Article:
Like a bad penny, licked and then pushed quickly into a chip shop slot machine, Danny Smith returns to Birmingham. Delighted to have him back, we wanted him to stay in Northfield, its streets his alma mater and tell us all about it. The first thing he did was get the bus out.
Stepped on a snake and slid back down to Birmingham. Tired, grumpy, and trapped in a city I escaped two years ago. The continuing adventures of a man lost in his own city.
I’m on a bus in Northfield, it’s Saturday: so it’s full, and only getting fuller. Only the people getting on seem to confused by the whole bus business and are approaching it with the time consuming trepidation of first-time flyers on a steampunk zeppelin. The bus is waiting for an usually long time.
Luckily buses now have TV monitors and cameras so, if you do get mugged, you get to take home the footage. CCTV just blurry enough for it to be of no use, apart from to bring back the lovely traumatic memories, like photos of a ride at Drayton Manor.
On the monitor I see a dad letting his daughter, about three years-old, toddle down the bus unaided, waddling behind like a wicket keeper oblivious to the queue of people behind him, and even the driver isn’t sociopathic enough to pull off while this tiny child is having her ‘learning experience’. She left turns to the stairs, and you guessed it, instead of scooping her up and carrying her the dad lets her scramble up the dirty stairs like it was a wacky warehouse. She gets on to the seat in front of me.
“Shay”, yes really, her name it seems is ‘Shay’ .
“Shay,” says the dad “you’re going to have to do me a big girl favour”, which is a sentence I never want to hear ever again.
“You stay here and don’t move and I need to go downstairs to speak to the driver,”
“Brrrlip” says Shay, and the dad just fucks off.
After about a minute Shay is looking around. I make eye contact with the guy sitting next to me as if to say ‘I guess we’re parents now’. He’s not amused. I then realise that I have no memory of what Shay’s dad looks like and I’m just going to have to presume the next guy to pick her up and take her away is her dad.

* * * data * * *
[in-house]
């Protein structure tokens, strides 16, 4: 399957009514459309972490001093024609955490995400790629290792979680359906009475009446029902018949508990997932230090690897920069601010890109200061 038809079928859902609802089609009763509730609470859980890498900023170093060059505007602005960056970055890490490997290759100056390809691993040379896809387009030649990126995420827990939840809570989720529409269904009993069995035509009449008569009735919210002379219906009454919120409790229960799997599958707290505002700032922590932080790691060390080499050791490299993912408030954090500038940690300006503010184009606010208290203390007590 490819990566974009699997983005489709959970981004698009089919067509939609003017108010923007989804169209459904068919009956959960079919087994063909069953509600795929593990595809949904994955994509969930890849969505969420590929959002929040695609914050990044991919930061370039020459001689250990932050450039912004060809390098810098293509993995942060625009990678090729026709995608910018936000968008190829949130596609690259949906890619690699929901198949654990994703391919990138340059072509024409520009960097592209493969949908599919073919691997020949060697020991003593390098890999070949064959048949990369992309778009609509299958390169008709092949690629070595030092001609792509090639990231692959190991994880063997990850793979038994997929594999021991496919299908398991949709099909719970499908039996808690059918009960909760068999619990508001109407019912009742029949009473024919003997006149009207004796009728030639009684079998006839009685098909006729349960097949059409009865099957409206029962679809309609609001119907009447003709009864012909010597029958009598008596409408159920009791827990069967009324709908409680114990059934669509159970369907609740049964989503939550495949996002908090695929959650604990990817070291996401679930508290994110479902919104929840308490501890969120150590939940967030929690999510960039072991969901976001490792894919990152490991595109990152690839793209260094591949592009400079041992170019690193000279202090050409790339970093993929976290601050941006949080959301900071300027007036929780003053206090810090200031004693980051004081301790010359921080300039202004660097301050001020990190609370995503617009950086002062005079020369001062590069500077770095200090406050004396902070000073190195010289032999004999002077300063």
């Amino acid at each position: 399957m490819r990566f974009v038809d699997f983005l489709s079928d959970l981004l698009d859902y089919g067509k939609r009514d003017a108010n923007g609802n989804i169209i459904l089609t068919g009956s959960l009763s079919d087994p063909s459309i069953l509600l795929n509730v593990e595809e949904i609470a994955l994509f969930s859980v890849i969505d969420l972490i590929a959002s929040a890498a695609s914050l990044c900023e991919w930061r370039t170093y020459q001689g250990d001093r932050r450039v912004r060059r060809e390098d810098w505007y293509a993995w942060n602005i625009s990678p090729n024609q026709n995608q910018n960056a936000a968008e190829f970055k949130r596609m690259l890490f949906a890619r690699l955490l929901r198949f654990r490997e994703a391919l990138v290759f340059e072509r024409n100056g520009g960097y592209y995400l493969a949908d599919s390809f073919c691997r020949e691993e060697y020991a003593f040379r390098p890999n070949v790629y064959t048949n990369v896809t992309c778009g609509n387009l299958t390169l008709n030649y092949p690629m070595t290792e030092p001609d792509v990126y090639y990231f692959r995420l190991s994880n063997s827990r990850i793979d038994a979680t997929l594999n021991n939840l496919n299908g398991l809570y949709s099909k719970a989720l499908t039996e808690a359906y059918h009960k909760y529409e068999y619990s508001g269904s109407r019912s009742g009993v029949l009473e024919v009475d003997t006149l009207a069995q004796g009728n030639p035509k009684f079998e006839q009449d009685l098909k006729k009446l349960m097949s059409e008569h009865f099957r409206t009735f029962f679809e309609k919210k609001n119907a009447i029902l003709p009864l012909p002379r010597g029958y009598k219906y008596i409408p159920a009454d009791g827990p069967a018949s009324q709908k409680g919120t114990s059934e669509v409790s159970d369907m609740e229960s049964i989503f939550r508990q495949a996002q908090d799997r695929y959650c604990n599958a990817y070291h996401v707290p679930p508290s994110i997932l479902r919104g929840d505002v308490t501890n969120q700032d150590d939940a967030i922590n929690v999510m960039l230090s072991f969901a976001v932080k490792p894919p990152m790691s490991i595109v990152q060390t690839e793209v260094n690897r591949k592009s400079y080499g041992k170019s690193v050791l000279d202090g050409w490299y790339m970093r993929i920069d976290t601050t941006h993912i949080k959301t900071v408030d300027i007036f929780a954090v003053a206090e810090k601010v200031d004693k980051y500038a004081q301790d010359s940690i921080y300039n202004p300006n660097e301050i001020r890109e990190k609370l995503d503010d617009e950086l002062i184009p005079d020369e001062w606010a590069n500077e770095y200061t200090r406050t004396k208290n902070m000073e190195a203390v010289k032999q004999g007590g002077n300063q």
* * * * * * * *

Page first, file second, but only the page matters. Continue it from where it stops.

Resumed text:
Northfield, innit? I was born here, the A38 killed my dog, l got my first scars here, and I watch the sunset from my parents roof whenever I can. I’m allowed to be mean. You’re not.
There used to be a few cafes in Northfield, The Clock Cafe by the swimming baths which is still just about there, and Three Bakers in the Grosvenor, a tiny shopping complex that we used to sneak into and skate in the car park above. The Three Bakers was the sort of cafe you see in 70s telly, formica tables screwed into the floor and a weird damp air because no one takes their coat off. It’s gone now. We have an actual coffee shop now, with comfy chairs and blackboards advertising muffins with ‘cute’ slogans stolen from instagram posts. Some people even take their coat off. Buoyed by that success, maybe, there’s a new bar coming to the high street. It’s being fitted at the moment. They haven’t fixed the windows yet so you can see inside to velvet flock wallpaper and polished wood. It looks to be the sort of lounge bar you see in Kings’ Heath and Harborne. I won’t hold my breath.
There used to be four or five pubs in Northfield, all of them lost their licence. Slowly at first, but quicker and quicker as the refugees from the last pubs would congregate in the next one. The Travellers Rest closed last, a pub famous for being the only darts team with its own hooligan gang following it to away fixtures, coke dealers so untrustworthy that even people on coke avoided them, and the sort of determined day drinker that never seems to be enjoying drinking. The Black Horse is now a Spoons and had to close for nearly a year to make sure the previous regulars forgot how to get there.
Now I know, lots of Gosh Brum websites will tell you that Birmingham is a neon cocktail paradise with gourmet street food, hosting art festival after art festival—but you’re thinking of the town centre and the one or two suburbs ‘lucky’ enough to be ‘discovered’.
Most of Birmingham is like Northfield. Have you ever been to Northfield? There is no reason you should have, unless you were dealt that hand and were born there. Northfield isn’t a destination.
There isn’t anything here that isn’t on any other high street in the city. Longbridge has the shopping centre that has grown in the ruins of the Rover plant, Rubery has the exit to the motorway, Rednal has the Lickey Hills. Northfield is just another ex-council estate high street with a train station nowhere near either its centre or where anybody lives. Northfield is Birmingham but like most of Birmingham only loosely connected to the cultural identity of the city that isn’t at all afraid to blow its own trumpet. Most people in Northfield had no idea about its City of Culture bid, its Channel Four bid, or know anything about any event until Nick Owen tells them it’s just happened.
To most ‘Town’ is a scary place that’s always too full and too much hassle to get to. Granted the only reason most of them think this is because the one time they do make it into the city centre is to go to the ‘German Market’ once a year.
The suburbs are island states to themselves, you may hop to nearby one when you have to but you mainly stay where you are. People that would be quicker to identify themselves as Villa fans or Bluenoses than a Brummie. Not that they’re ashamed, just not connected.
The disconnect between the story that we let PR tell us Birmingham is and what Birmingham actually is is maddening. Birmingham is families, diverse communities finding a way to live and thrive. Working class people getting by and looking after each other. And that where its true strengths lie.
If we could find a way of connecting suburbs like Northfield to the narrative Birmingham would be as good a city as we’re told it is.